This article was originally published in the July/August 1998 issue of Home Energy Magazine. Some formatting inconsistencies may be evident in older archive content.
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Home Energy Magazine Online July/August 1998
The True Test Is in the Real WorldIn this issue of Home Energy, you'll find several articles and news briefs describing scientific studies of the energy performance of various technologies. We've pulled together findings on insulating concrete forms (ICFs), dishwashers, duct sealants, and wall insulation, among other technologies. The articles are useful on their own, but together, they offer a second message that is as instructive as the individual articles.
These research projects were undertaken by several types of institutions. ICFs were studied by a trade association, the Portland Cement Association (PCA). Consumers Union, publishers of Consumer Reports, compared dishwashers. The National Association of Home Builders (NAHB) Research Center sought to compare the efficacy of different insulation techniques in reducing air infiltration. Finally, the public sector contributed a study, as Lawrence Berkeley National Laboratory (LBNL) tested the longevity of duct sealants.
Each research group started with implicit assumptions and perspectives that influenced their results and recommendations. While we do what we can to cut through to the facts, readers still need to be critical, as the following vignettes demonstrate.
In the NAHB comparison of insulation technologies (page 11), homes insulated with fiberglass batts appear to have the same infiltration as those insulated with dense-pack cellulose. The study explicitly assumed that homes would have comprehensive air-sealing, which is questionable to begin with. It also assumed that the same R-values on the package would mean the same R-values in the wall. Our experience, which their findings bear out, suggests that batts are much less likely to be correctly installed. Poor installation can have a major effect on R-value.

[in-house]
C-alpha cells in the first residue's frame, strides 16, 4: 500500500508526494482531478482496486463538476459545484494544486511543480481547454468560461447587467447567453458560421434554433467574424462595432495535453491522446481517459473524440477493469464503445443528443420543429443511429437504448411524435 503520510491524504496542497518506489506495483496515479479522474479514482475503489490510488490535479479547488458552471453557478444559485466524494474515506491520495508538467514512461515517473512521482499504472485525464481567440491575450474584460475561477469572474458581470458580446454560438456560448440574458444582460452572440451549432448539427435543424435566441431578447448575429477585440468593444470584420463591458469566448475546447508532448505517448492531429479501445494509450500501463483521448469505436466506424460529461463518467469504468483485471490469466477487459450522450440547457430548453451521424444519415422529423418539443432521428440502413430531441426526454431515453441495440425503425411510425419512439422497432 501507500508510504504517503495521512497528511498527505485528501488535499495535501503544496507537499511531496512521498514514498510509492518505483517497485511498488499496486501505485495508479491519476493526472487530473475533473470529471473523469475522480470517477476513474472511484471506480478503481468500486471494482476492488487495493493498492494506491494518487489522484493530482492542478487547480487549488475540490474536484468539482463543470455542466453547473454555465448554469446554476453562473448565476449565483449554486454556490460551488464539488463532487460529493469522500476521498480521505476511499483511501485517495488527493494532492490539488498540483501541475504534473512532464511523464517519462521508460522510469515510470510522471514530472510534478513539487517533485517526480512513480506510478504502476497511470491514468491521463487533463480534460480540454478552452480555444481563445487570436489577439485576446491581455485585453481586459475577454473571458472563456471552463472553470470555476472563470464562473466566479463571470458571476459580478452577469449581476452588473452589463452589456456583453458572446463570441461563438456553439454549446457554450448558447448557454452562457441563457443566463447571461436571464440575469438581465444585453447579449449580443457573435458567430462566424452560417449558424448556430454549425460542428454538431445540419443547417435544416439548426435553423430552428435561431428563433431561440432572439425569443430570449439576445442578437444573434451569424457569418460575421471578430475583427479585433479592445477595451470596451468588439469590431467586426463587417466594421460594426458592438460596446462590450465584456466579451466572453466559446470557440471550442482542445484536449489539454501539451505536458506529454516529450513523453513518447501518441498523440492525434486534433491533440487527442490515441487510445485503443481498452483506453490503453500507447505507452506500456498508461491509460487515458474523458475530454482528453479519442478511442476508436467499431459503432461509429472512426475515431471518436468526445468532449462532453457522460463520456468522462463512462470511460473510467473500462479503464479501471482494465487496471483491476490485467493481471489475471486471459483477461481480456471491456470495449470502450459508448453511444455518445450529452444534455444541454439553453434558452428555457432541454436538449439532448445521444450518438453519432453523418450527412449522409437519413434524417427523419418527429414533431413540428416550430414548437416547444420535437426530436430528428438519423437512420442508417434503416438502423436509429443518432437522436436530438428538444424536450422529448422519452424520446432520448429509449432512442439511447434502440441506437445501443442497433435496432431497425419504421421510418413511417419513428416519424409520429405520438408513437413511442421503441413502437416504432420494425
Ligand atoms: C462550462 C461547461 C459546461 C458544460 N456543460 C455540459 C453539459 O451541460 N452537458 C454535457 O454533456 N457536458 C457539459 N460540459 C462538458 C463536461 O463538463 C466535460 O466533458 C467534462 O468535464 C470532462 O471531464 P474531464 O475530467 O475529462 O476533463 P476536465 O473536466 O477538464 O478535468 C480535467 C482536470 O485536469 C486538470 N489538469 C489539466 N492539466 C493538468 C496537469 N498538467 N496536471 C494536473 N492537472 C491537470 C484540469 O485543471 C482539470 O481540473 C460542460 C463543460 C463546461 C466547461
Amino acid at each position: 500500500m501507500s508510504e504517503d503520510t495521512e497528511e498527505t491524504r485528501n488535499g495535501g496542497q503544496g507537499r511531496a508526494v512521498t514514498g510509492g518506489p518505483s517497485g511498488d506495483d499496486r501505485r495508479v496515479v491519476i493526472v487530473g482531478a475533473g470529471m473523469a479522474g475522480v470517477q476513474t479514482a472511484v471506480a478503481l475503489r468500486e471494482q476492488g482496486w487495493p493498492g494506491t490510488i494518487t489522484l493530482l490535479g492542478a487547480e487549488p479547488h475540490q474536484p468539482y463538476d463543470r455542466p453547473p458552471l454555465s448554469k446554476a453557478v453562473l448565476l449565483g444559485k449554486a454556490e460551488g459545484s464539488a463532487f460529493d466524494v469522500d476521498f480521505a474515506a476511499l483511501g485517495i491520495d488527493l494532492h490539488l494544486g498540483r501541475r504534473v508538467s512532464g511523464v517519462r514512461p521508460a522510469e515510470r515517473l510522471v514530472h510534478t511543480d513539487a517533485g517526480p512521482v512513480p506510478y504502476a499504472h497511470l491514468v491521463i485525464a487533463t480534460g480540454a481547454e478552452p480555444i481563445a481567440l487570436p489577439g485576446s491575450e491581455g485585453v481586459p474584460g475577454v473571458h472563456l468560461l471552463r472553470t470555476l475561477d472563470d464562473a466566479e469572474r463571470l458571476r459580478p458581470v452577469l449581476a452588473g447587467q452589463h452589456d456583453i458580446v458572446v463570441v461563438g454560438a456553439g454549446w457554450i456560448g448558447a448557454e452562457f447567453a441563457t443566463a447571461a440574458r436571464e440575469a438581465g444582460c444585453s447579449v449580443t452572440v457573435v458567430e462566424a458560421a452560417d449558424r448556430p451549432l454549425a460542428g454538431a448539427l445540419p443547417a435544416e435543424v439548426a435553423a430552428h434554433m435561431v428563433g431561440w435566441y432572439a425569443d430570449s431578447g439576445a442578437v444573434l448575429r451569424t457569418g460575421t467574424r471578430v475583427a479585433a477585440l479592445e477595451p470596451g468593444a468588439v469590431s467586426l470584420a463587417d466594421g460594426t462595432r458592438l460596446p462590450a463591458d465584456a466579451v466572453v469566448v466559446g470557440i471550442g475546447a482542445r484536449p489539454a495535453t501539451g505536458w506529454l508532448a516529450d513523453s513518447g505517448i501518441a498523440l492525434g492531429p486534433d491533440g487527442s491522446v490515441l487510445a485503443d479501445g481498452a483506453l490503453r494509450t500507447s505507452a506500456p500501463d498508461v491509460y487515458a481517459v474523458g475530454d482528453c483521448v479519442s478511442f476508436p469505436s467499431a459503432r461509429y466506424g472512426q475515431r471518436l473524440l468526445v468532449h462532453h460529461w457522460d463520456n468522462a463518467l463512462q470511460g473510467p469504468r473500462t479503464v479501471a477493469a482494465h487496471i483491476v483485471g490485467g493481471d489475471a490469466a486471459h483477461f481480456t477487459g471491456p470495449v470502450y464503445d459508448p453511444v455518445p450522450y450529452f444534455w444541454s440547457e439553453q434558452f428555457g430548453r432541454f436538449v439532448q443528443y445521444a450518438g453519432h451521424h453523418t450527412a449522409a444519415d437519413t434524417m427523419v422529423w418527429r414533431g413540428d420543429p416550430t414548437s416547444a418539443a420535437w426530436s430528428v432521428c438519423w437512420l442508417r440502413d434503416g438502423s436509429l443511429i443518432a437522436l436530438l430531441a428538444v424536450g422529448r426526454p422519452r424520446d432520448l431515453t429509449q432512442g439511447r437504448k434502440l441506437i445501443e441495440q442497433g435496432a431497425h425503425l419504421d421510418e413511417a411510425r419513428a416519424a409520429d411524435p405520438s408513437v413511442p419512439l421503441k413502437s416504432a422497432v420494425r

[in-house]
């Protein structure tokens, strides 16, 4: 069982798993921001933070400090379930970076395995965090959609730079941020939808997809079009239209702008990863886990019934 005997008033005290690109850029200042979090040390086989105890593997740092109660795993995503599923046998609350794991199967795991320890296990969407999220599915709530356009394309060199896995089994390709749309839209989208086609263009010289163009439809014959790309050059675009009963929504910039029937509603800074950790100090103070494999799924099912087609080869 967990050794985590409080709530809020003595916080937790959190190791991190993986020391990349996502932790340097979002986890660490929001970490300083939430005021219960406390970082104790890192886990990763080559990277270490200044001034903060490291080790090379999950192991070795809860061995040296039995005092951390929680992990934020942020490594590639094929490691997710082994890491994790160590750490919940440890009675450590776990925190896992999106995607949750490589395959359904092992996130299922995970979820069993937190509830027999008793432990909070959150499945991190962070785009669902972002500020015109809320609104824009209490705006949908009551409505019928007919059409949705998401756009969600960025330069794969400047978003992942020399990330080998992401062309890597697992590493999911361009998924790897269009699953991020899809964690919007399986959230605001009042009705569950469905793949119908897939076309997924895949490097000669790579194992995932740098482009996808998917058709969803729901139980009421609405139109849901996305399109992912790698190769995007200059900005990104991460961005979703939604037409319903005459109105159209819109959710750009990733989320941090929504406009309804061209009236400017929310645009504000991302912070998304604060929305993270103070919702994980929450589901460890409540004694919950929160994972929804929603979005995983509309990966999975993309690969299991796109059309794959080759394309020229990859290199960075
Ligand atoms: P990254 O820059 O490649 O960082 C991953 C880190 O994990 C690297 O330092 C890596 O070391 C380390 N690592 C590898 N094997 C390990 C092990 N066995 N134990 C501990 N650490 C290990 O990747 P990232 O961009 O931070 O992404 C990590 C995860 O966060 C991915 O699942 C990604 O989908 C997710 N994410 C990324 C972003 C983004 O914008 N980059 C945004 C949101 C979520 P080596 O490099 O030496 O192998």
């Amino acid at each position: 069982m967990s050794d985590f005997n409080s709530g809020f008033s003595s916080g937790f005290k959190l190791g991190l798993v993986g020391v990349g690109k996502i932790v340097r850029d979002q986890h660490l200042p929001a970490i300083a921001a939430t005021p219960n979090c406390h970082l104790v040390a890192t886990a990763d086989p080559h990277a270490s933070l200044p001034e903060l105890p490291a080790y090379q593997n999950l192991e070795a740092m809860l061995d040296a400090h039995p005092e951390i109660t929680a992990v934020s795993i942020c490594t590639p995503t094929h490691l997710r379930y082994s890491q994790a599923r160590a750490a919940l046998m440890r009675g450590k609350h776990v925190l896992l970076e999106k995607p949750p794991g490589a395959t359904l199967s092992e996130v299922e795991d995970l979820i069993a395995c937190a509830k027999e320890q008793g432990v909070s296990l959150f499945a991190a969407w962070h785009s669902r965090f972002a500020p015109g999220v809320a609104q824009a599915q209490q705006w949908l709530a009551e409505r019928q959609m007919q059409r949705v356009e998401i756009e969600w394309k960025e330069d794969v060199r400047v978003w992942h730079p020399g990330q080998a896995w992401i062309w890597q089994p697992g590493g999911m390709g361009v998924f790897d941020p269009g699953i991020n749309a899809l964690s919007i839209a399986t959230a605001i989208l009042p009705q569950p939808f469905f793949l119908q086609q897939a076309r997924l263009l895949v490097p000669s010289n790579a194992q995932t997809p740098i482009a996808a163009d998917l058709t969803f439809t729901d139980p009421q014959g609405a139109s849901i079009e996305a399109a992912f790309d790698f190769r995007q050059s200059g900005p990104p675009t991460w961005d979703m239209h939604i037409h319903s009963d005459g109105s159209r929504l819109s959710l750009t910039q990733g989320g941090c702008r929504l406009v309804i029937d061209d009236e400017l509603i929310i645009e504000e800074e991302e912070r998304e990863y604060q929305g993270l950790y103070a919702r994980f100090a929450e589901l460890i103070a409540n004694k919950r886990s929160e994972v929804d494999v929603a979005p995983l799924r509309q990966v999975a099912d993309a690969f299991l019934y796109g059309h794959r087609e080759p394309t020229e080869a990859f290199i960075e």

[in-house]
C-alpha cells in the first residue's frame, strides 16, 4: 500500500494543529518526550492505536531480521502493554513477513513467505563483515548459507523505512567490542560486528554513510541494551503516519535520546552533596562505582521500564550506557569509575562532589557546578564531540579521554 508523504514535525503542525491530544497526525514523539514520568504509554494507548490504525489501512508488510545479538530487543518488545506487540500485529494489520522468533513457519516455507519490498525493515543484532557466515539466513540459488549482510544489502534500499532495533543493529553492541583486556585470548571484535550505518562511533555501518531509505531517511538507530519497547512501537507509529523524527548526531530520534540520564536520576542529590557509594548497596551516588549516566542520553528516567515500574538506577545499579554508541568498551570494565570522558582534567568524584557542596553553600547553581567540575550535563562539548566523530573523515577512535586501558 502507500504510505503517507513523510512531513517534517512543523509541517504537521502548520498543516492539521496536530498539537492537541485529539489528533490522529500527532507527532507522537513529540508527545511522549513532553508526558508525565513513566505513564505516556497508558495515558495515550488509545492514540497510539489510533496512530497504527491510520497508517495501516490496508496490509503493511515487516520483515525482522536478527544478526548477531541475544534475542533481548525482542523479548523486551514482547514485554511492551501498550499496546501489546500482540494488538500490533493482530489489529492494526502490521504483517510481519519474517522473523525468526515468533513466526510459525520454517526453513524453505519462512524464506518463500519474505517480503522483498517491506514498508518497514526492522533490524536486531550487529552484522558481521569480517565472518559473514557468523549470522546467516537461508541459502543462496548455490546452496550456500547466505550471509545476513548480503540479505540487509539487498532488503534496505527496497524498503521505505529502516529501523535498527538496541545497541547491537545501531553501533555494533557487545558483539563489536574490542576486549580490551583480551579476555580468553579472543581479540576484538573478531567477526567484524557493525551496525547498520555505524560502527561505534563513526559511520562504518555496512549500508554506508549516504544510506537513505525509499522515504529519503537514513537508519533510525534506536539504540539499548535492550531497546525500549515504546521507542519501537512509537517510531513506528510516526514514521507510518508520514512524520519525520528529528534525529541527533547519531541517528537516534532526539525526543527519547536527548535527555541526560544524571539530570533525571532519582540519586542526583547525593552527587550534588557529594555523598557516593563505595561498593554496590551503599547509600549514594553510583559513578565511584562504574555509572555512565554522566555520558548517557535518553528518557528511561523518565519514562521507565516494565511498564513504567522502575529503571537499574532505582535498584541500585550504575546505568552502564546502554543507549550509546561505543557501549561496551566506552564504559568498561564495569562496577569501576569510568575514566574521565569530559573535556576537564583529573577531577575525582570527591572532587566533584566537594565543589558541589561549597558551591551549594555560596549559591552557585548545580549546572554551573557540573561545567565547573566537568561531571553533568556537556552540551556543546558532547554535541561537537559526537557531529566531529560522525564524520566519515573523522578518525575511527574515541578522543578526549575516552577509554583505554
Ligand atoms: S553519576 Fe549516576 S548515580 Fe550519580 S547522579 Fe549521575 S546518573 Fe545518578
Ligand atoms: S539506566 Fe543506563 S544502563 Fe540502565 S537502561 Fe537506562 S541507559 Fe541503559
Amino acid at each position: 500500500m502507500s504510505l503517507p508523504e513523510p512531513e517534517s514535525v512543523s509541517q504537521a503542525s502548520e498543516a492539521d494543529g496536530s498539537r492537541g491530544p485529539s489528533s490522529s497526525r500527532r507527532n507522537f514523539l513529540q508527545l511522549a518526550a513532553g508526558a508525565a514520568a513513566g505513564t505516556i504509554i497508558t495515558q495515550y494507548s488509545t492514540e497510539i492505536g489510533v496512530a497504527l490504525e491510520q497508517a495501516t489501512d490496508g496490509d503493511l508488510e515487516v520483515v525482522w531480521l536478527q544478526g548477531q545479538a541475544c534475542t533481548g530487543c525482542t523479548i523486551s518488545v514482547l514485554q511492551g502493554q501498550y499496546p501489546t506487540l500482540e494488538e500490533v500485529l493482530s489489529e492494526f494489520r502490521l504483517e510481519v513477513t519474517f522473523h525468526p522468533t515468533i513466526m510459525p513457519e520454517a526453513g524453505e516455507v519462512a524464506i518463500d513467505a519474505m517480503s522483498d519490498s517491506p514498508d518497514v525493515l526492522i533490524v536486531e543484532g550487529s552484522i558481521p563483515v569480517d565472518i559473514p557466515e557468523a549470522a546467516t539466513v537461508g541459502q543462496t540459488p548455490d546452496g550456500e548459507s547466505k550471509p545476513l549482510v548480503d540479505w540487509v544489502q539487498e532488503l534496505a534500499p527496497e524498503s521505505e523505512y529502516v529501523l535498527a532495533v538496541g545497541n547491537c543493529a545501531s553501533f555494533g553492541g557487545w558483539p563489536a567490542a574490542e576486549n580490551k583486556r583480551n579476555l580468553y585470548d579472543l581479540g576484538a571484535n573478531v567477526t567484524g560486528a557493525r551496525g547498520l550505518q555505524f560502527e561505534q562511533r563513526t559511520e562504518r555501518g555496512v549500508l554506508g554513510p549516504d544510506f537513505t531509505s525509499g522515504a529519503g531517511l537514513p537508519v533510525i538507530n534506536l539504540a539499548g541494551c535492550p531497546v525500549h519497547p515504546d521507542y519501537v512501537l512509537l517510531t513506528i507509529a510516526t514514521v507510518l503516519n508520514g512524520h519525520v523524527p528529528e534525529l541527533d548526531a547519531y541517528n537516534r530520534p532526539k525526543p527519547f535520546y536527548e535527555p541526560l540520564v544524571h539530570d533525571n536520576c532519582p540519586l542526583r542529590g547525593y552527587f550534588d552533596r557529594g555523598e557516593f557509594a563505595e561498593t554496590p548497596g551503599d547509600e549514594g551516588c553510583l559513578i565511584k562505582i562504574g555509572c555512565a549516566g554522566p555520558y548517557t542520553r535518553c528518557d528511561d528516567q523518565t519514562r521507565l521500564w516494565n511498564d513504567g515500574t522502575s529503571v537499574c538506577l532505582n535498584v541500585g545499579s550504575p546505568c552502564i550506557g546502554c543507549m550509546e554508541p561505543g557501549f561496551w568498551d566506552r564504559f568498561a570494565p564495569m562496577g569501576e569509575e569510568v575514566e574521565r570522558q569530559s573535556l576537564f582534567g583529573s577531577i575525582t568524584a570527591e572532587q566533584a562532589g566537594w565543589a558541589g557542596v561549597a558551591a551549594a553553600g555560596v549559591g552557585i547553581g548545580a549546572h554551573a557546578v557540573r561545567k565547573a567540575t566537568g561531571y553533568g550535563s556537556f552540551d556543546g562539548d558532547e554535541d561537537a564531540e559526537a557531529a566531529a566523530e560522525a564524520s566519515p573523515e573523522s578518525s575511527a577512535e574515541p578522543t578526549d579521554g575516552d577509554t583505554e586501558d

A similar situation appears in the LBNL study comparing the longevity of duct tape versus other sealants (see page 14). It wasn't possible for the study to simulate the oil, dust, and grime that ducts build up in the real world. The authors noted such differences, but since there are so many variables in field use of such products, users should always be on the lookout for other problems that may not appear in such lab studies. It is also unfortunate that government policies forbid naming brand names. The findings clearly show how institutional rules affect research results.
The article on insulated concrete forms (page 27) is a careful study but, given the source of the research funding, the results must be read with extra skepticism. Not surprisingly, the research demonstrated that ICFs provide a tight, well insulated, and satisfying home. Again, there were implicit assumptions, such as proper installation by qualified crews. Questions like How do you deal with the foam forms bulging during the concrete pour? were not discussed in the original study. The solution--shaving off some of the foam--would likely affect the wall's R-value. This sticky issue is also left out of the discussion.
Finally, in Conservation Clips, Consumers Union reports that the EnergyGuide ratings of dishwashers equipped with dirt sensors were misleading. Consumers Union is admirably independent, and their test procedures do not suffer from corporate influence. They compare products based on real-life conditions, and list the brands actually tested. But this approach only works because Consumers Union compares mass-produced products, not techniques or procedures.
We at Home Energy try to give you the perspective and context so you can judge the value of scientific results. But we can never cover all the angles. As our Field Notes column (page 41) reveals, even the most promising research results take second place to real-world uses.
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